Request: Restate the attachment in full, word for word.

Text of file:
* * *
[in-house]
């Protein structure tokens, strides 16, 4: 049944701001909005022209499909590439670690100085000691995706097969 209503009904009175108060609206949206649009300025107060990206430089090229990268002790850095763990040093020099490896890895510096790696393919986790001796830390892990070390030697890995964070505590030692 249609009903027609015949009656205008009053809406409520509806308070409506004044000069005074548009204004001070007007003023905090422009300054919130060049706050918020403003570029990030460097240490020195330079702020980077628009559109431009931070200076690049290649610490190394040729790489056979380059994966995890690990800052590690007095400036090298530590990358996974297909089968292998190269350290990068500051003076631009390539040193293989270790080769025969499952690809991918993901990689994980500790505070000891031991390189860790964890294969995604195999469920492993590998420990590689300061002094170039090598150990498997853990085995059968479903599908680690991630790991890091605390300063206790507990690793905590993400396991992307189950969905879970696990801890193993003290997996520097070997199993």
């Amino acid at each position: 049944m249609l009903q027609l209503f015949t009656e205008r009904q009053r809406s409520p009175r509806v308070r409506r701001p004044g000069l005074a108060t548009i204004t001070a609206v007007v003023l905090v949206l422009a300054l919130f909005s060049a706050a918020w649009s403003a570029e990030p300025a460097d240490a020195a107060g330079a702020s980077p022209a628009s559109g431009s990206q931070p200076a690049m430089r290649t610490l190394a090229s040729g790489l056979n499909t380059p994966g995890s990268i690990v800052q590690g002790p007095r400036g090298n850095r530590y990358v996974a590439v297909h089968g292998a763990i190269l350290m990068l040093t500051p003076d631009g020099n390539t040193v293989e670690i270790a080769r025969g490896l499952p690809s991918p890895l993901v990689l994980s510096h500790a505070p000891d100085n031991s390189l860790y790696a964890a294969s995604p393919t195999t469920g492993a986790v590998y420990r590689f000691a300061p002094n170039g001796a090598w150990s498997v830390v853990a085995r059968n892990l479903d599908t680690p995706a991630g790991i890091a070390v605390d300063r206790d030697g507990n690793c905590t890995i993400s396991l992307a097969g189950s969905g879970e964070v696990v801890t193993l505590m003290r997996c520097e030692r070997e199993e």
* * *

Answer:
[in-house]
């Protein structure tokens, strides 16, 4: 049944701001909005022209499909590439670690100085000691995706097969 209503009904009175108060609206949206649009300025107060990206430089090229990268002790850095763990040093020099490896890895510096790696393919986790001796830390892990070390030697890995964070505590030692 249609009903027609015949009656205008009053809406409520509806308070409506004044000069005074548009204004001070007007003023905090422009300054919130060049706050918020403003570029990030460097240490020195330079702020980077628009559109431009931070200076690049290649610490190394040729790489056979380059994966995890690990800052590690007095400036090298530590990358996974297909089968292998190269350290990068500051003076631009390539040193293989270790080769025969499952690809991918993901990689994980500790505070000891031991390189860790964890294969995604195999469920492993590998420990590689300061002094170039090598150990498997853990085995059968479903599908680690991630790991890091605390300063206790507990690793905590993400396991992307189950969905879970696990801890193993003290997996520097070997199993």
């Amino acid at each position: 049944m249609l009903q027609l209503f015949t009656e205008r009904q009053r809406s409520p009175r509806v308070r409506r701001p004044g000069l005074a108060t548009i204004t001070a609206v007007v003023l905090v949206l422009a300054l919130f909005s060049a706050a918020w649009s403003a570029e990030p300025a460097d240490a020195a107060g330079a702020s980077p022209a628009s559109g431009s990206q931070p200076a690049m430089r290649t610490l190394a090229s040729g790489l056979n499909t380059p994966g995890s990268i690990v800052q590690g002790p007095r400036g090298n850095r530590y990358v996974a590439v297909h089968g292998a763990i190269l350290m990068l040093t500051p003076d631009g020099n390539t040193v293989e670690i270790a080769r025969g490896l499952p690809s991918p890895l993901v990689l994980s510096h500790a505070p000891d100085n031991s390189l860790y790696a964890a294969s995604p393919t195999t469920g492993a986790v590998y420990r590689f000691a300061p002094n170039g001796a090598w150990s498997v830390v853990a085995r059968n892990l479903d599908t680690p995706a991630g790991i890091a070390v605390d300063r206790d030697g507990n690793c905590t890995i993400s396991l992307a097969g189950s969905g879970e964070v696990v801890t193993l505590m003290r997996c520097e030692r070997e199993e």